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Molecular Ecology of Relevant Pathogens in the Turkey Processing Industry

Cliver, Dean
University of California - Davis
Start date
End date
L. monocytogenes frequently contaminates poultry products with up to 40% of processed broilers and 10 to 25% of cut up raw turkey parts being positive at retail. The processing environment serves as a reservoir for the pathogen. Epidemiological and strain typing data suggest that the prevalence of L. monocytogenes in the processing environment and in raw products has significant food safety relevance. Although poultry contamination by L. monocytogenes has been studied extensively with broilers, the turkey processing industry has been minimally addressed.
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NON-TECHNICAL SUMMARY: L. Monocytogenes frequently contaminates poultry. This project will help to identify critical control points in processing facilities and contribute to an improvement in the nation's food supply.

APPROACH: The microorganisms will be subtyped by DNAa-based fingerprinting and will be characterized in terms of genetic and physiologic attributes of relevance to their ability to colonize the processing plant and to cause human disease.

PROGRESS: 2002/08 TO 2004/09
This was an 18-month project, to run from 9/01/2002 through 2/29/2004. The lead institution was North Carolina State University (NCSU), and the funds came from the USDA. The intention was to determine the incidence and types of Listeria monocytogenes in turkey slaughter and processing facilities. We were to obtain our samples in California or very near here, as we were the only group participating west of the Mississippi River. Erly on, we took a lead in recommending sampling and testing protocols, to ensure that results from the various participating groups would be comparable. However, when the time came to collect in-plant samples, we were unable to obtain permission from plant operators to enter their establishments for that purpose. We approached large and small California turkey processors, as well as USDA (since they funded the study), to no avail. Even after an extension of the project period, we were unable to enter any establishment to obtain samples. Several thousand dollars in unexpended funds were returned to USDA via NCSU.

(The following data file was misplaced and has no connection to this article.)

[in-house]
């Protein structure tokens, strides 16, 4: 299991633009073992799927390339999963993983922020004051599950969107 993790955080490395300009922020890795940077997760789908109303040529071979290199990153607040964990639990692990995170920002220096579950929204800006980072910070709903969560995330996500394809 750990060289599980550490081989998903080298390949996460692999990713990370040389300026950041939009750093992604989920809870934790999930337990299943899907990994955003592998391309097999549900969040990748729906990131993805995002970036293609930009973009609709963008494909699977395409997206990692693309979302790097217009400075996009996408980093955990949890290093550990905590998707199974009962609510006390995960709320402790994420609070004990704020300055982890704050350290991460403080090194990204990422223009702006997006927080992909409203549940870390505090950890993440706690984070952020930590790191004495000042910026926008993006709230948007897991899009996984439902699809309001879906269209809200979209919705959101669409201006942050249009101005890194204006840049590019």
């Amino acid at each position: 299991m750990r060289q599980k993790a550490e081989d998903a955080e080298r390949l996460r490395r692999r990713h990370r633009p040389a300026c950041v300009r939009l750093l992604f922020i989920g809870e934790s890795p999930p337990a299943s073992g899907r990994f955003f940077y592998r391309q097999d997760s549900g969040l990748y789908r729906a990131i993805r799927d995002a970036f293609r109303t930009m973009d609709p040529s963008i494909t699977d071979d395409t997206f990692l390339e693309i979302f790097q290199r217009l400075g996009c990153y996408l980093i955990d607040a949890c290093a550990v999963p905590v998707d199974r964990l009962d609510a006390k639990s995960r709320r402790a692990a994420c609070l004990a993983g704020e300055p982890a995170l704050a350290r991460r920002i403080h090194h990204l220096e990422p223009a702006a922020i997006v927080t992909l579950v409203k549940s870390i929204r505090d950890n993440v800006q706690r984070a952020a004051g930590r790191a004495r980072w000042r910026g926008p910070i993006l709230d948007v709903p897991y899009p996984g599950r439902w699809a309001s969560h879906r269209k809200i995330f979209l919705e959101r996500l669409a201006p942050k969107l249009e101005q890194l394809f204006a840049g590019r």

IMPACT: 2002/08 TO 2004/09
The intention of this project is to enhance the safety of the US food supply. US food supply.

Funding Source
Nat'l. Inst. of Food and Agriculture
Project source
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Natural Toxins
Viruses and Prions
Bacterial Pathogens
Chemical Contaminants
Food Defense and Integrity
Heavy Metals